Will COVID-19 have a lasting impact on the environment and climate change?

Pandemic, Covid 19, Coronavirus, COVID-19

In a matter of three months, the world has been transformed. The health and economic impacts of the coronavirus pandemic has been nothing short of catastrophic. In an effort to contain the spread of the pandemic, cities are silent, many factories are closed, paralyzing both air and ground travel, cruise ships sit idle in the harbors, bustling pubs, bars, theatres, sports fields lay empty and more people are practicing social distancing and working remotely. Surely, this must be good for the environment?

There is a silver lining in spite that everyday life has come to an abrupt halt, our planet has been given a chance to breathe. The last three-month worldwide disruption caused by Covid-19 has resulted in numerous impacts on the environment. I can see it in my backyard with plenty of birds, squirrels and rabbits. According to many published reports, pollution and greenhouse gas emissions have fallen across continents as countries try to contain the spread of the coronavirus.

Satellite readings of air pollution levels over China, Iran and Italy show that the regions hit hardest by the COVID-19 have also caused air pollution levels to decline dramatically.

The pandemic has also resulted in the cancellation of the 2020 United Nations Climate Change Conference to 2021. The global shutdown caused by the virus has given environmentalists and many scientists an opportunity to conduct studies as to the effects of lock-down on greenhouse gases and climate change.

The Centre for Research on Energy and Clean Air, NASA’s Goddard Space Flight Center in Greenbelt, Maryland, The European Centre for Medium-Range Weather Forecasts (ECMWF), Aircraft Meteorological Data Relay (AMDAR), ESA, NASA’s Pandora Project, the European Space Agency (ESA), China’s Ministry of Ecology and Environment and much other worldwide organization have concluded that in China, lockdowns resulted in a 25 percent reduction in carbon emissions and air pollution.

Just last week, Carbon Brief (CB) published that the COVID-19 pandemic report will result in cut carbon emissions by an estimated 5% of 2019’s global total. While this is encouraging news, experts say it still may not be adequate for meeting Paris Agreement goals to keep global warming from rising above 1.5 degrees Celsius – By no means a “silver lining” for the environment.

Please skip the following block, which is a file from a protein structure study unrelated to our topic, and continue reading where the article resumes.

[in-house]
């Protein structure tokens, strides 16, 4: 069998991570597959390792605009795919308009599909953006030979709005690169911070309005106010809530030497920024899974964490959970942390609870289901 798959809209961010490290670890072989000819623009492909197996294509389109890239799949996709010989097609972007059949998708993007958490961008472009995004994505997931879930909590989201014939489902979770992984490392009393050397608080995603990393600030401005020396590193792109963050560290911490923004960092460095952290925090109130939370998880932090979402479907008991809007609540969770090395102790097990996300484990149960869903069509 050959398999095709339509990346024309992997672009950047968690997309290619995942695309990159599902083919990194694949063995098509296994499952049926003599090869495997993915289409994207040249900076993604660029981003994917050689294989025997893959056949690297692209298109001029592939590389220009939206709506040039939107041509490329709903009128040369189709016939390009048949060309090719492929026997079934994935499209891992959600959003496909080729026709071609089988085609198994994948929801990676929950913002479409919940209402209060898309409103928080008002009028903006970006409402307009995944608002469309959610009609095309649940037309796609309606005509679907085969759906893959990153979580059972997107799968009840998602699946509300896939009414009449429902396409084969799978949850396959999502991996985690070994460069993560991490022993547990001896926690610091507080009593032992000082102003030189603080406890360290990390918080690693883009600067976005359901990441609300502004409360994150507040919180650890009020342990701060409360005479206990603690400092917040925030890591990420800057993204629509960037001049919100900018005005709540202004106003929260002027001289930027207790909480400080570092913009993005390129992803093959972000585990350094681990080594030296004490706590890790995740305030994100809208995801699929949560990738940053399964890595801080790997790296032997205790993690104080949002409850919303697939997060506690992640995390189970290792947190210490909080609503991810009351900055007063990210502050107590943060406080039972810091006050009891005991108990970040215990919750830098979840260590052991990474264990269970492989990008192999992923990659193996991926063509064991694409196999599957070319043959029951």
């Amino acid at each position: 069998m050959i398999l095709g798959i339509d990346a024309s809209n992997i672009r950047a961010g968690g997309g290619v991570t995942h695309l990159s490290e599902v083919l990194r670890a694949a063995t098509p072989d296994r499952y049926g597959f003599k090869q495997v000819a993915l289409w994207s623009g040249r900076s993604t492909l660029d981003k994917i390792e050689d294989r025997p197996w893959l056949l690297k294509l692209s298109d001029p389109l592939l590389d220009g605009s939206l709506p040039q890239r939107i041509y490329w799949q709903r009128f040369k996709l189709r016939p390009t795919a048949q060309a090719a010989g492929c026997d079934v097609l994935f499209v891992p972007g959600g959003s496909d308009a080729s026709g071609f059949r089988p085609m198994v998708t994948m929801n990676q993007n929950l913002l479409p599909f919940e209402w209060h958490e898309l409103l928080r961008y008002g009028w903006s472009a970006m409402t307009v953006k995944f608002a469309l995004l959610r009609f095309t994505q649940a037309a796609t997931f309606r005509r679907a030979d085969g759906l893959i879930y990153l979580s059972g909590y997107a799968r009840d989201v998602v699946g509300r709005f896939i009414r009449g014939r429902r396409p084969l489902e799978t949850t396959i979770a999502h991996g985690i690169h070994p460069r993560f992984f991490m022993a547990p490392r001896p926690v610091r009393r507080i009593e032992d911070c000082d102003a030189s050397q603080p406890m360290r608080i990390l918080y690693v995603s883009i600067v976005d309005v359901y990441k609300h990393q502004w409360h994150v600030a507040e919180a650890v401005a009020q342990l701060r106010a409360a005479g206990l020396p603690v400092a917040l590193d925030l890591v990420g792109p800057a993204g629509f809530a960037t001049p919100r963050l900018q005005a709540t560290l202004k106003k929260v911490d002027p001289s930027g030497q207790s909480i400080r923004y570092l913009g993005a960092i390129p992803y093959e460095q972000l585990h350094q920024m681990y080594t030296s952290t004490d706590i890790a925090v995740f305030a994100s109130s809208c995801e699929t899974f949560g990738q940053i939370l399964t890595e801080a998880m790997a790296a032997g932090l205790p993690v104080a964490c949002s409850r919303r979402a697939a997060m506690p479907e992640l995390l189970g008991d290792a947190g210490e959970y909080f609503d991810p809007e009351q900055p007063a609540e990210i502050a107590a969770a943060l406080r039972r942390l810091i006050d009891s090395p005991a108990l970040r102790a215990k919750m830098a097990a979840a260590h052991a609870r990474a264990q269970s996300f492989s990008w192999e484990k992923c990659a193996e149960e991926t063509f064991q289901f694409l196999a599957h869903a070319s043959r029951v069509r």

China produced approximately 200 million fewer metric tons of carbon dioxide than the same period in 2019, due to the reduction in air traffic, oil refining, and coal consumption. Models by Earth Systems scientists estimated that this reduction may have saved at least 77,000 lives. According to NASA scientists, the drop in NO2 pollution began in Wuhan, China and slowly spread to the rest of the world.

Venice, one of Italy’s biggest tourist attractions, has noticed that the water in the city’s canals is crystal clear with greater visibility in the absence of diesel-powered boats. Venice’s waterways sawfishes, swans and dolphins for the first time in years. While levels of pollution in New York was reduced by nearly 50% because of the stay-at-home order. One can see numerous photos on social media to hail the positive impact the coronavirus is having on the environment.

Many Environmentalists are glad to see the change but remain skeptical that these changes will cause lasting effects. The stay-at-home order has definitely put a smile on mother nature due to this energy-friendly quarantine lifestyle. However, once everything reverts to normal, will our old habits of wastage and degradation of the earth continue as life returns to normal?

Once the crisis is over, the Trump administration will disregard any scientific climate-mitigating initiatives and focus on the stock market and winning the elections.

A healthy planet means fewer diseases and we should stop encroaching on the fragile ecological systems. What lessons we are going to learn from this crisis? It is time to restore our forests, stop deforestation and stop oil drilling. Any positive environmental impact in the wake of this abhorrent pandemic should be in our changing consumption habits towards a cleaner and greener environment.

The lesson learned should be the climate crisis could hit the world as rapidly as coronavirus has; can our world leaders act now as an investment into the future and do a better job of preparing for climate disaster than they did in preparing for this pandemic.